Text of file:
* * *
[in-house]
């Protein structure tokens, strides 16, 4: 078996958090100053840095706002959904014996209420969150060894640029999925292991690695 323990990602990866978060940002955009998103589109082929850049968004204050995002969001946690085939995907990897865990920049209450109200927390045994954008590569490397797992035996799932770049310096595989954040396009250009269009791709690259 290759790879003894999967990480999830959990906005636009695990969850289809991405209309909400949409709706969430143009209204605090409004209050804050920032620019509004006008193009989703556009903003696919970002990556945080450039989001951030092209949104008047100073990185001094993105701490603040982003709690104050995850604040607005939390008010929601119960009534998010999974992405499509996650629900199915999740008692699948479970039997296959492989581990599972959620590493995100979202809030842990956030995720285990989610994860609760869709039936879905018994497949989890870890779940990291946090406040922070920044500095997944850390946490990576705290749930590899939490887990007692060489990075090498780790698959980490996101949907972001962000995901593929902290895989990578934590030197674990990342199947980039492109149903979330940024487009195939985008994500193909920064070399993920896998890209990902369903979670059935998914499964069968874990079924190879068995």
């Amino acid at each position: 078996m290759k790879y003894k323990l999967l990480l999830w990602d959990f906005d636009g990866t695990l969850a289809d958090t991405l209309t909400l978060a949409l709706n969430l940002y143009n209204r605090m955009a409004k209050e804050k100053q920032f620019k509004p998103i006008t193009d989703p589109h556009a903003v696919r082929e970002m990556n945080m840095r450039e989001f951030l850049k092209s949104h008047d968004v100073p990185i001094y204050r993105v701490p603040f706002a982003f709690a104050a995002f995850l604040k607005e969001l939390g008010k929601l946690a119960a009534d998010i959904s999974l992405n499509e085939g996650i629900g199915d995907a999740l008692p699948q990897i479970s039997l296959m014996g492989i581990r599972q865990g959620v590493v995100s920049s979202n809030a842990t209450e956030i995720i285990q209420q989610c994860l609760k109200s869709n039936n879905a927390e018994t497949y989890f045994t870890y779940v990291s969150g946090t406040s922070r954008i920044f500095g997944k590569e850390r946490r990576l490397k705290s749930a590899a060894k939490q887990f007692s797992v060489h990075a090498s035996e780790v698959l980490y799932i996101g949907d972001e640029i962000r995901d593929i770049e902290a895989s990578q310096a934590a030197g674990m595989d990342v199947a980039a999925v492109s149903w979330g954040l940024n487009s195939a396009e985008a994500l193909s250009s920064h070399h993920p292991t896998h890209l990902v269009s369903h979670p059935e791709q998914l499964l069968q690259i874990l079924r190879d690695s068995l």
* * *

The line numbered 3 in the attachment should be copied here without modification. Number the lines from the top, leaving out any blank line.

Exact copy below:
């Amino acid at each position: 078996m290759k790879y003894k323990l999967l990480l999830w990602d959990f906005d636009g990866t695990l969850a289809d958090t991405l209309t909400l978060a949409l709706n969430l940002y143009n209204r605090m955009a409004k209050e804050k100053q920032f620019k509004p998103i006008t193009d989703p589109h556009a903003v696919r082929e970002m990556n945080m840095r450039e989001f951030l850049k092209s949104h008047d968004v100073p990185i001094y204050r993105v701490p603040f706002a982003f709690a104050a995002f995850l604040k607005e969001l939390g008010k929601l946690a119960a009534d998010i959904s999974l992405n499509e085939g996650i629900g199915d995907a999740l008692p699948q990897i479970s039997l296959m014996g492989i581990r599972q865990g959620v590493v995100s920049s979202n809030a842990t209450e956030i995720i285990q209420q989610c994860l609760k109200s869709n039936n879905a927390e018994t497949y989890f045994t870890y779940v990291s969150g946090t406040s922070r954008i920044f500095g997944k590569e850390r946490r990576l490397k705290s749930a590899a060894k939490q887990f007692s797992v060489h990075a090498s035996e780790v698959l980490y799932i996101g949907d972001e640029i962000r995901d593929i770049e902290a895989s990578q310096a934590a030197g674990m595989d990342v199947a980039a999925v492109s149903w979330g954040l940024n487009s195939a396009e985008a994500l193909s250009s920064h070399h993920p292991t896998h890209l990902v269009s369903h979670p059935e791709q998914l499964l069968q690259i874990l079924r190879d690695s068995l």